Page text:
Financing Transportation Networks

Financing Transportation Networks

Transport Economics, Management and Policy series

David M. Levinson

Pollution, alternative fuels, congestion, intelligent transportation systems, and the shift from construction to maintenance all call for a reconsideration of the existing highway revenue mechanisms, especially the gas tax. David Levinson explores the fundamental theoretical basis of highway finance, in particular the use of tolls, and supports that theory with empirical evidence. The author examines highway finance from the perspective of individual jurisdictions and travellers, and considers their interactions rather than specifying a single optimal solution. Congestion pricing has long been a goal of transportation economists, who believe it will result in a more efficient use of resources. Levinson argues that if the governance were to become more decentralized, and collection costs continue to drop, tolls could return to prominence as the preferred means of financing roads for both local and intercity travel. An approach that creates the local winners necessary to implement road pricing is required before it can be expected to become widespread.

Chapter 13: Summary and Conclusions

David M. Levinson

Subjects: economics and finance, public finance, transport, environment, transport, urban and regional studies, transport

Extract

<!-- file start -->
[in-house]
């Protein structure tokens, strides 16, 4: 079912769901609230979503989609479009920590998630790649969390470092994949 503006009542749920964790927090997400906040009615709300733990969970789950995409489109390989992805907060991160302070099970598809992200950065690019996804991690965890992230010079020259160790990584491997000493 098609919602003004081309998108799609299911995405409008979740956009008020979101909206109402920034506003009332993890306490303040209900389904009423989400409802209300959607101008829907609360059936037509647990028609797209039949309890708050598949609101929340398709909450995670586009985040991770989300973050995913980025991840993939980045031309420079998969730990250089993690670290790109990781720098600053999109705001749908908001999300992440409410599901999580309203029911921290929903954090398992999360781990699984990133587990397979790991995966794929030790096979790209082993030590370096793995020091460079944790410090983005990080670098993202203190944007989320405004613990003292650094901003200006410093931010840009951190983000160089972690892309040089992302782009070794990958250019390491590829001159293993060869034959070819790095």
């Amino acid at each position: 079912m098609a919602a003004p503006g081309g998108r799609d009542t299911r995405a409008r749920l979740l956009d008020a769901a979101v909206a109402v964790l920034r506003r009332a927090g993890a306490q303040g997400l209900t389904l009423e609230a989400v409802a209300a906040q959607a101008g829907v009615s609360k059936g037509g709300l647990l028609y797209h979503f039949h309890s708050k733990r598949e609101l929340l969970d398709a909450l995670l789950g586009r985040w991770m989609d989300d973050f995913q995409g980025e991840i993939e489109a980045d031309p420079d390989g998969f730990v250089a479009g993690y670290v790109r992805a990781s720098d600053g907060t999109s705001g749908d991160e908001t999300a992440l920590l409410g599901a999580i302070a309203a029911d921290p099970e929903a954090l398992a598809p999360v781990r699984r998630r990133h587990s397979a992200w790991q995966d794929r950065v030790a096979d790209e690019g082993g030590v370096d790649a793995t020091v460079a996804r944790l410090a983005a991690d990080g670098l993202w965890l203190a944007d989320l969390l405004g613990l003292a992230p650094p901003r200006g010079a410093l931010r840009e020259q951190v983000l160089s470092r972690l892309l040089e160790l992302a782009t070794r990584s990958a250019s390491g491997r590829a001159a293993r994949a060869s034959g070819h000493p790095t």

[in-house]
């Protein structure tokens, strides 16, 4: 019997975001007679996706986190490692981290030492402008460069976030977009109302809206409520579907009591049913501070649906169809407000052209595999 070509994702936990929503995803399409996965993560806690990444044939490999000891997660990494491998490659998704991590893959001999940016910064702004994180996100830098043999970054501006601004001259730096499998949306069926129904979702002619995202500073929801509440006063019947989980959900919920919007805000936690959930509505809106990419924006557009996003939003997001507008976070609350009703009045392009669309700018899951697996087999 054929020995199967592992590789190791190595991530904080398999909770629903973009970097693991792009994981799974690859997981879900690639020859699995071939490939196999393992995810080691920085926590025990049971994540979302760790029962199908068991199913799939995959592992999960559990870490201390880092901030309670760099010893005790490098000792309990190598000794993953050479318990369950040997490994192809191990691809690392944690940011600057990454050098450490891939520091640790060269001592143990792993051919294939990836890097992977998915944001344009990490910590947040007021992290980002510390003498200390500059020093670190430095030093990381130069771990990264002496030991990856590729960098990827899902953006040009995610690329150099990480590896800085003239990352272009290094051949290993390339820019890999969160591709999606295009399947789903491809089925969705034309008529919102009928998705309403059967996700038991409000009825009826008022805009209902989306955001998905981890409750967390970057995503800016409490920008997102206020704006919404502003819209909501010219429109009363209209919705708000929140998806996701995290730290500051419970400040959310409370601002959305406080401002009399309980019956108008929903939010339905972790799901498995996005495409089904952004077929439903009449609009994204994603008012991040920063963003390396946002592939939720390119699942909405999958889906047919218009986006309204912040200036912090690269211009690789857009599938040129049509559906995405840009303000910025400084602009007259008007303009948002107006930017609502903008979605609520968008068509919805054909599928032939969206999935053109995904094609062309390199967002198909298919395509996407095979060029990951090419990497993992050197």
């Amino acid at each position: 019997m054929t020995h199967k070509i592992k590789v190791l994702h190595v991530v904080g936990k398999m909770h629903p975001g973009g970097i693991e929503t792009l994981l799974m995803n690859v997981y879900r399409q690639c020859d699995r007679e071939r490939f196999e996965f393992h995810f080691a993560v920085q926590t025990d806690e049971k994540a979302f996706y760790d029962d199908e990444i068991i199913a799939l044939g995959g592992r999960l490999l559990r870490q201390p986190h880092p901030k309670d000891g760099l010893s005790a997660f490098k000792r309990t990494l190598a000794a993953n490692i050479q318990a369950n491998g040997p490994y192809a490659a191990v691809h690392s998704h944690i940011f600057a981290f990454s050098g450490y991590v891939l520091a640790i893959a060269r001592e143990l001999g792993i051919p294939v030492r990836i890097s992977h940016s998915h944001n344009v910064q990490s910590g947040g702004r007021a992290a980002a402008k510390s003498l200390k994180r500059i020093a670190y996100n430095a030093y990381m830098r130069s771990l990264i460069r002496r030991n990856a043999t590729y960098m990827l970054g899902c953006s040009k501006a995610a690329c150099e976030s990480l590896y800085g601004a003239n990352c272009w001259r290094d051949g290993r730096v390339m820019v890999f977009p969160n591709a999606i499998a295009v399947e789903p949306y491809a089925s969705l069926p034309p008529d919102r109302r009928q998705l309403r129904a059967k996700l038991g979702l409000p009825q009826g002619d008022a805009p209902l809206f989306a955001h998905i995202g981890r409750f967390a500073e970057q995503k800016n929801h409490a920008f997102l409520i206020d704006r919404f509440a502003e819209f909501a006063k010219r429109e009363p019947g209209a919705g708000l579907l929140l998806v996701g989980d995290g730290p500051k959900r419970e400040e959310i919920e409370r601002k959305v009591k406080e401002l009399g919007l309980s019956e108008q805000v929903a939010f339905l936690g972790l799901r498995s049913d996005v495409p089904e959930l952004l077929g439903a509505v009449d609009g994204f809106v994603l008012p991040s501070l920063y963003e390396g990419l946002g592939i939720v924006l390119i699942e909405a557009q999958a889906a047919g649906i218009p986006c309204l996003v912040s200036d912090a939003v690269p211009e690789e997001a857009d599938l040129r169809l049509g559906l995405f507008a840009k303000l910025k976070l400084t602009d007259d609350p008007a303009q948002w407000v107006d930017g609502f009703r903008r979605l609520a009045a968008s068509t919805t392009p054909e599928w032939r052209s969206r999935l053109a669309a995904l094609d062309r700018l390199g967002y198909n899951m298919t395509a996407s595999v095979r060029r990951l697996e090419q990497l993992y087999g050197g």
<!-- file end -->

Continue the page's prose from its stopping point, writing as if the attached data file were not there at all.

INTRODUCTION A reconsideration of the existing highway revenue mechanisms, in particular the gas tax, is in order. The original decision to utilize the gas tax for highway finance relied upon certain underlying fundamental conditions. This book’s introductory chapter identified several key changes under way that challenge the assumptions that were in place when the decision to employ gas taxes was made. These changes include the increasing importance of social costs, the shift in the vehicle fleet toward alternative fuels or electric power, the rise of congestion, the scarcity of financial resources and resistance to general taxation, the emergence of new, intelligent transportation technologies and electronic toll collection, and changing priorities (from construction to maintenance) associated with a mature technology while America’s highway finance system favors ribbon cutting to repairs. The prospects for the future success of toll roads depend on several factors, in particular the relative centralization of control of the highway sector and the costs of collecting revenue. This book has shown that if the governance were to become more decentralized, and collection costs continue to drop, tolls could return to prominence as the preferred means of financing roads for both local and intercity travel. Success further depends on the choices about what to do with toll revenue, whether they are in lieu of existing revenues or in addition to them. Proposals to price road use for infrastructure financing, congestion mitigation, or air quality improvement have been surfacing regularly over recent years. Congestion pricing has long been a goal...

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